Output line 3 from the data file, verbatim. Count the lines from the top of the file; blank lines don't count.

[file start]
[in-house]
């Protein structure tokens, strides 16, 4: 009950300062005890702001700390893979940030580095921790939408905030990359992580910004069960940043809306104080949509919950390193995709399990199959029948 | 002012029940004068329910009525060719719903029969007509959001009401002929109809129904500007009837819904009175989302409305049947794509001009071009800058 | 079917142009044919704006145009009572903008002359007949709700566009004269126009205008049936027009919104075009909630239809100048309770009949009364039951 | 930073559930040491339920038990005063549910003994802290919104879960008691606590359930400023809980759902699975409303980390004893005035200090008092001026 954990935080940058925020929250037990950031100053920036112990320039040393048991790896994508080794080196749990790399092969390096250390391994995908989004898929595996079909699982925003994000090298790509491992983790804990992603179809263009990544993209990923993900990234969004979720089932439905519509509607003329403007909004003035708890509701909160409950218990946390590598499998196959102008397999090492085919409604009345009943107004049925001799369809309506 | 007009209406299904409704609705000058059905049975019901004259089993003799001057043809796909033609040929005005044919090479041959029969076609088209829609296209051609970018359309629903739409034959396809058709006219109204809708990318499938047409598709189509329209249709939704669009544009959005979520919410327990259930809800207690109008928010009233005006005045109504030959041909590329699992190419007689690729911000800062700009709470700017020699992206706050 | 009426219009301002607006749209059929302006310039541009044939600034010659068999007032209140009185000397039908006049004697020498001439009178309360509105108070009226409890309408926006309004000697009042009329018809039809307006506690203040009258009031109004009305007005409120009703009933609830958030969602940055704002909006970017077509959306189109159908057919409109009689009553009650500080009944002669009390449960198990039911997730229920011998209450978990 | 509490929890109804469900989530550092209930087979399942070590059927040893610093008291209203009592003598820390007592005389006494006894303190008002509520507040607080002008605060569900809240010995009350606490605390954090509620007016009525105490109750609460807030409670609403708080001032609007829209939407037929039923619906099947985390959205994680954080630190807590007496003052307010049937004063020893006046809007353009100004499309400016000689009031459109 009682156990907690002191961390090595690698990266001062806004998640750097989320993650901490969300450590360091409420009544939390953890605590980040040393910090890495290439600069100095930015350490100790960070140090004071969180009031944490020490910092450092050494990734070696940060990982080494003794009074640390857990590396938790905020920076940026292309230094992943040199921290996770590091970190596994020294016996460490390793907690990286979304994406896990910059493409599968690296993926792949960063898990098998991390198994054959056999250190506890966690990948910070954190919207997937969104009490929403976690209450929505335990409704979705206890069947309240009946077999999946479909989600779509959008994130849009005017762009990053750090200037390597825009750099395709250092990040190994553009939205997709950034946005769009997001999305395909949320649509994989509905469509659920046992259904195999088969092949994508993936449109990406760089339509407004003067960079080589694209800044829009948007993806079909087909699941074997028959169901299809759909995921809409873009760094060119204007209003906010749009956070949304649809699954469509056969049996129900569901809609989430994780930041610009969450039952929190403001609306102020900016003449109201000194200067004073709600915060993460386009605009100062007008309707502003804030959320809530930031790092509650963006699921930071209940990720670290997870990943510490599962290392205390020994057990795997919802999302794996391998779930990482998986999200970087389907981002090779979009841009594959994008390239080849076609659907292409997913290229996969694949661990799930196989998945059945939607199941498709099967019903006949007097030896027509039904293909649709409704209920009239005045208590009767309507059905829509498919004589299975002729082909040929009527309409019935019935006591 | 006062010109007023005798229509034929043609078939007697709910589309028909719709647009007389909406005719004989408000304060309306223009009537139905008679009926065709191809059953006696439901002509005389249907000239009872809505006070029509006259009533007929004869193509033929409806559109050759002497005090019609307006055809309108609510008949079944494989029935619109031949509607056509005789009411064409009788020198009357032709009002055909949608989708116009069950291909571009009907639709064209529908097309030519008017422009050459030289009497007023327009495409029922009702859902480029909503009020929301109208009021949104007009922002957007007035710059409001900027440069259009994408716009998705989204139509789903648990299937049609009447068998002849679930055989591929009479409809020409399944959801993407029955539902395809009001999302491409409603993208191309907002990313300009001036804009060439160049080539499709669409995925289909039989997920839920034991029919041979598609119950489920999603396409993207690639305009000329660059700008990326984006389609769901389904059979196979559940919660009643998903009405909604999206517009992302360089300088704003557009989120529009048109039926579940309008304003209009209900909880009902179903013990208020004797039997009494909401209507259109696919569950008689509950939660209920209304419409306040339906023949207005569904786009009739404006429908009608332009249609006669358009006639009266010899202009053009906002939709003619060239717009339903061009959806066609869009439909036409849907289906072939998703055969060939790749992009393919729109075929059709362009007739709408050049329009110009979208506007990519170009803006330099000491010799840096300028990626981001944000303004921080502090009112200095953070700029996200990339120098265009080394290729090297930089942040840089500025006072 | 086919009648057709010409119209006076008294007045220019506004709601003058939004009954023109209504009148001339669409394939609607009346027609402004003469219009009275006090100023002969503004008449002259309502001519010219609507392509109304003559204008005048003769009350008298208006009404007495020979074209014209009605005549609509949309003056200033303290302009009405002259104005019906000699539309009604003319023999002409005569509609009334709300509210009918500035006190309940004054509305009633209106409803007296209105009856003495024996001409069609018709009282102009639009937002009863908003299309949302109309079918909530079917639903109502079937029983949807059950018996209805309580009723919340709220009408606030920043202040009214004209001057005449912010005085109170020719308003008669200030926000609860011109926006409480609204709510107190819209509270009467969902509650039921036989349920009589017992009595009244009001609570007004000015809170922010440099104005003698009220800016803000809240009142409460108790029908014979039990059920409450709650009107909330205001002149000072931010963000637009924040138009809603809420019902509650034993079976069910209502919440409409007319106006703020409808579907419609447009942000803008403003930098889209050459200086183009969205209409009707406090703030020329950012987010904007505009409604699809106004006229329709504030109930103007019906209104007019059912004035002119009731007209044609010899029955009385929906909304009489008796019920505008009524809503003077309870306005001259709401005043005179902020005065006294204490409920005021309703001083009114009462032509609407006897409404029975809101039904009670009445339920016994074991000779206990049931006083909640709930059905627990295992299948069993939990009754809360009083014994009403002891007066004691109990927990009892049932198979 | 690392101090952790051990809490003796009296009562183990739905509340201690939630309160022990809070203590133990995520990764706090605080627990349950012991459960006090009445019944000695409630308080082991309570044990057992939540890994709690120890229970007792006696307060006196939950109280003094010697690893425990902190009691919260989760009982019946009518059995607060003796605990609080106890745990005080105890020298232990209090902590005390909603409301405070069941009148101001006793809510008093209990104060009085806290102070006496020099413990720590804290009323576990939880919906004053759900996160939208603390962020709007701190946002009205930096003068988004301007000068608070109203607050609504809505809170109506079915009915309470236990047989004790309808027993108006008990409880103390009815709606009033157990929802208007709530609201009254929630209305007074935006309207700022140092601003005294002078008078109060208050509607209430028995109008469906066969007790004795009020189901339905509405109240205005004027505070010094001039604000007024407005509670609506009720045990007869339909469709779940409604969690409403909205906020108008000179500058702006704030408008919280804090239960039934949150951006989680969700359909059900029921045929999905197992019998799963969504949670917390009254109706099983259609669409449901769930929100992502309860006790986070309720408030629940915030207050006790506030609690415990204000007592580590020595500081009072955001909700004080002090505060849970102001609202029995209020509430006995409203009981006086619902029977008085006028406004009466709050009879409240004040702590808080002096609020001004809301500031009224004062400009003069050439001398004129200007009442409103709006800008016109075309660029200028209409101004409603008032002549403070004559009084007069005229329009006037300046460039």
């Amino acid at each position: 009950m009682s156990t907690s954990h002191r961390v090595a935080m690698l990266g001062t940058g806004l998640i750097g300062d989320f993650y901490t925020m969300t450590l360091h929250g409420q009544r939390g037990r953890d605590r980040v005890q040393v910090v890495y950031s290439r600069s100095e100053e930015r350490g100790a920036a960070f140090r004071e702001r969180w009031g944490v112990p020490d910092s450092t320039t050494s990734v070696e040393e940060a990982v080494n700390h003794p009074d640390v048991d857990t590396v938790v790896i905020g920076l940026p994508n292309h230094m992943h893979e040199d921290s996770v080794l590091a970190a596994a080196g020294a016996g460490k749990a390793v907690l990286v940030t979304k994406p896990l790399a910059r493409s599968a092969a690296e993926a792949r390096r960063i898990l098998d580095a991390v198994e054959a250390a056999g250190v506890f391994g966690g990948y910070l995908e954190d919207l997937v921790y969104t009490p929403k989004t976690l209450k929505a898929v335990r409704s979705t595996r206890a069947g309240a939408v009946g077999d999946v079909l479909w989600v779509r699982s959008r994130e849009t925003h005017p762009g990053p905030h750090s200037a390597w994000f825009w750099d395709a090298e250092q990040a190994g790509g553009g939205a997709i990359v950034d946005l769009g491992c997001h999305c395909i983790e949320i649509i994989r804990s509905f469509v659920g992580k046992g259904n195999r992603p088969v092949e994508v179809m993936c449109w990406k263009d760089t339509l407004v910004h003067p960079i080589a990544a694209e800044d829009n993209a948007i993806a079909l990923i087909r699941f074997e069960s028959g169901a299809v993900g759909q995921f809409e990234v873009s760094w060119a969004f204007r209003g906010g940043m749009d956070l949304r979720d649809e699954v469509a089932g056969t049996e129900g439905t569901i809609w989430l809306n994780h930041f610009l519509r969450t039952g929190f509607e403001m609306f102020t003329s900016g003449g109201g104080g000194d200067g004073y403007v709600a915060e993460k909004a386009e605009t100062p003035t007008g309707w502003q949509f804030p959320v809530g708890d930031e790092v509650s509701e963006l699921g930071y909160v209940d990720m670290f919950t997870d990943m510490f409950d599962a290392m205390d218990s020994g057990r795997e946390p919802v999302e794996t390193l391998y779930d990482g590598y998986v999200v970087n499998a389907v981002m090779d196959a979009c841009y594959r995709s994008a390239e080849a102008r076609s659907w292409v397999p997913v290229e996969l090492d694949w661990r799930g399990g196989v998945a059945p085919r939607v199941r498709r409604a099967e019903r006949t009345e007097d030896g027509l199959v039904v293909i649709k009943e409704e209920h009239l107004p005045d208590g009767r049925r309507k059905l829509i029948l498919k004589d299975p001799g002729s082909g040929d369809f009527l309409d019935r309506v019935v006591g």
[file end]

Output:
């Amino acid at each position: 009950m009682s156990t907690s954990h002191r961390v090595a935080m690698l990266g001062t940058g806004l998640i750097g300062d989320f993650y901490t925020m969300t450590l360091h929250g409420q009544r939390g037990r953890d605590r980040v005890q040393v910090v890495y950031s290439r600069s100095e100053e930015r350490g100790a920036a960070f140090r004071e702001r969180w009031g944490v112990p020490d910092s450092t320039t050494s990734v070696e040393e940060a990982v080494n700390h003794p009074d640390v048991d857990t590396v938790v790896i905020g920076l940026p994508n292309h230094m992943h893979e040199d921290s996770v080794l590091a970190a596994a080196g020294a016996g460490k749990a390793v907690l990286v940030t979304k994406p896990l790399a910059r493409s599968a092969a690296e993926a792949r390096r960063i898990l098998d580095a991390v198994e054959a250390a056999g250190v506890f391994g966690g990948y910070l995908e954190d919207l997937v921790y969104t009490p929403k989004t976690l209450k929505a898929v335990r409704s979705t595996r206890a069947g309240a939408v009946g077999d999946v079909l479909w989600v779509r699982s959008r994130e849009t925003h005017p762009g990053p905030h750090s200037a390597w994000f825009w750099d395709a090298e250092q990040a190994g790509g553009g939205a997709i990359v950034d946005l769009g491992c997001h999305c395909i983790e949320i649509i994989r804990s509905f469509v659920g992580k046992g259904n195999r992603p088969v092949e994508v179809m993936c449109w990406k263009d760089t339509l407004v910004h003067p960079i080589a990544a694209e800044d829009n993209a948007i993806a079909l990923i087909r699941f074997e069960s028959g169901a299809v993900g759909q995921f809409e990234v873009s760094w060119a969004f204007r209003g906010g940043m749009d956070l949304r979720d649809e699954v469509a089932g056969t049996e129900g439905t569901i809609w989430l809306n994780h930041f610009l519509r969450t039952g929190f509607e403001m609306f102020t003329s900016g003449g109201g104080g000194d200067g004073y403007v709600a915060e993460k909004a386009e605009t100062p003035t007008g309707w502003q949509f804030p959320v809530g708890d930031e790092v509650s509701e963006l699921g930071y909160v209940d990720m670290f919950t997870d990943m510490f409950d599962a290392m205390d218990s020994g057990r795997e946390p919802v999302e794996t390193l391998y779930d990482g590598y998986v999200v970087n499998a389907v981002m090779d196959a979009c841009y594959r995709s994008a390239e080849a102008r076609s659907w292409v397999p997913v290229e996969l090492d694949w661990r799930g399990g196989v998945a059945p085919r939607v199941r498709r409604a099967e019903r006949t009345e007097d030896g027509l199959v039904v293909i649709k009943e409704e209920h009239l107004p005045d208590g009767r049925r309507k059905l829509i029948l498919k004589d299975p001799g002729s082909g040929d369809f009527l309409d019935r309506v019935v006591g």